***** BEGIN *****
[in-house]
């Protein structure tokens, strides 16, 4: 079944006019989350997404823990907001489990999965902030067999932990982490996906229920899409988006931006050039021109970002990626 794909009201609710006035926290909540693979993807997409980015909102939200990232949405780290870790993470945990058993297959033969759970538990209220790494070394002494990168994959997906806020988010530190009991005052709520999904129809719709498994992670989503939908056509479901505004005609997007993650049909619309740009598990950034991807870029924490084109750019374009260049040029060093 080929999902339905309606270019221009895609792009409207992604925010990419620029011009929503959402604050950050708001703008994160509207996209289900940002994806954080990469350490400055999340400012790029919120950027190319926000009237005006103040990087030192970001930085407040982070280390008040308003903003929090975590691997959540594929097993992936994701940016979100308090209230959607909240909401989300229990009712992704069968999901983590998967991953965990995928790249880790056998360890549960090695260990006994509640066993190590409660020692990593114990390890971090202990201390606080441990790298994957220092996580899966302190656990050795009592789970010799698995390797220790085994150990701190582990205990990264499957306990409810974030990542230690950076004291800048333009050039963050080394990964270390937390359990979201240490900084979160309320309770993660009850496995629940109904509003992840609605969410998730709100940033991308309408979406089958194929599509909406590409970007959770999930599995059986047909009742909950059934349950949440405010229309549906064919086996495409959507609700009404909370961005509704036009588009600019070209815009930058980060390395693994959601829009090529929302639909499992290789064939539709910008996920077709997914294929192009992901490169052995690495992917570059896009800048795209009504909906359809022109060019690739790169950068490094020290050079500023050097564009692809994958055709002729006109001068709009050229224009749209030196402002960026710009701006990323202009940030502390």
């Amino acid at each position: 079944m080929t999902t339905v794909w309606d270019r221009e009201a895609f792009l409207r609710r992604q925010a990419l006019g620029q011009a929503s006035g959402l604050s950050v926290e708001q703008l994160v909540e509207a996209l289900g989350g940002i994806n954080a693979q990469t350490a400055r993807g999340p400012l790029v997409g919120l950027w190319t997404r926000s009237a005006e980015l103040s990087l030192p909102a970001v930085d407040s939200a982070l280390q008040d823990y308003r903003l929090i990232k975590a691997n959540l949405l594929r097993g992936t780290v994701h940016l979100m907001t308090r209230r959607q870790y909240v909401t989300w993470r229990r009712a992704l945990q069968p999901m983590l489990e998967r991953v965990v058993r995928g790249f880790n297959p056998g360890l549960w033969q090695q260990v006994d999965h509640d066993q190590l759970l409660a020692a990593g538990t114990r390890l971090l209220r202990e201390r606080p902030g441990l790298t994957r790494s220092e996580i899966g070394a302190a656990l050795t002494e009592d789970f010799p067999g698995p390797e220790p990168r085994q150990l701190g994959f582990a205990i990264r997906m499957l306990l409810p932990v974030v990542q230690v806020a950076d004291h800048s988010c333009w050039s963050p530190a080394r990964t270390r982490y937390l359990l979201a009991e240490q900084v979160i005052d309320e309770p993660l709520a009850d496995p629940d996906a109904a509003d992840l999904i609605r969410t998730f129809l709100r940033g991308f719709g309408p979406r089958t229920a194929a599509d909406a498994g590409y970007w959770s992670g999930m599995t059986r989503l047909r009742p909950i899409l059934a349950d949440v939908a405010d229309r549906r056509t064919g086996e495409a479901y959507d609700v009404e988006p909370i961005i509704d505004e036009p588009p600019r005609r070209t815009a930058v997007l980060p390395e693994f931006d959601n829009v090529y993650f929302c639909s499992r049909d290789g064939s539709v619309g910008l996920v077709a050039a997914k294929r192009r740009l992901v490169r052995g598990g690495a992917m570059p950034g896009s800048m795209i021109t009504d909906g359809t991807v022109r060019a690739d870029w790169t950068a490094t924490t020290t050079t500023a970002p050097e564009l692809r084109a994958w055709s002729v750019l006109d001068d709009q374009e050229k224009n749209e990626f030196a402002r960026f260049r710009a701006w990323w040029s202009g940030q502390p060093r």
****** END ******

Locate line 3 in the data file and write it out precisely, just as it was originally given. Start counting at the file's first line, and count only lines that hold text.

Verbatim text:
């Amino acid at each position: 079944m080929t999902t339905v794909w309606d270019r221009e009201a895609f792009l409207r609710r992604q925010a990419l006019g620029q011009a929503s006035g959402l604050s950050v926290e708001q703008l994160v909540e509207a996209l289900g989350g940002i994806n954080a693979q990469t350490a400055r993807g999340p400012l790029v997409g919120l950027w190319t997404r926000s009237a005006e980015l103040s990087l030192p909102a970001v930085d407040s939200a982070l280390q008040d823990y308003r903003l929090i990232k975590a691997n959540l949405l594929r097993g992936t780290v994701h940016l979100m907001t308090r209230r959607q870790y909240v909401t989300w993470r229990r009712a992704l945990q069968p999901m983590l489990e998967r991953v965990v058993r995928g790249f880790n297959p056998g360890l549960w033969q090695q260990v006994d999965h509640d066993q190590l759970l409660a020692a990593g538990t114990r390890l971090l209220r202990e201390r606080p902030g441990l790298t994957r790494s220092e996580i899966g070394a302190a656990l050795t002494e009592d789970f010799p067999g698995p390797e220790p990168r085994q150990l701190g994959f582990a205990i990264r997906m499957l306990l409810p932990v974030v990542q230690v806020a950076d004291h800048s988010c333009w050039s963050p530190a080394r990964t270390r982490y937390l359990l979201a009991e240490q900084v979160i005052d309320e309770p993660l709520a009850d496995p629940d996906a109904a509003d992840l999904i609605r969410t998730f129809l709100r940033g991308f719709g309408p979406r089958t229920a194929a599509d909406a498994g590409y970007w959770s992670g999930m599995t059986r989503l047909r009742p909950i899409l059934a349950d949440v939908a405010d229309r549906r056509t064919g086996e495409a479901y959507d609700v009404e988006p909370i961005i509704d505004e036009p588009p600019r005609r070209t815009a930058v997007l980060p390395e693994f931006d959601n829009v090529y993650f929302c639909s499992r049909d290789g064939s539709v619309g910008l996920v077709a050039a997914k294929r192009r740009l992901v490169r052995g598990g690495a992917m570059p950034g896009s800048m795209i021109t009504d909906g359809t991807v022109r060019a690739d870029w790169t950068a490094t924490t020290t050079t500023a970002p050097e564009l692809r084109a994958w055709s002729v750019l006109d001068d709009q374009e050229k224009n749209e990626f030196a402002r960026f260049r710009a701006w990323w040029s202009g940030q502390p060093r």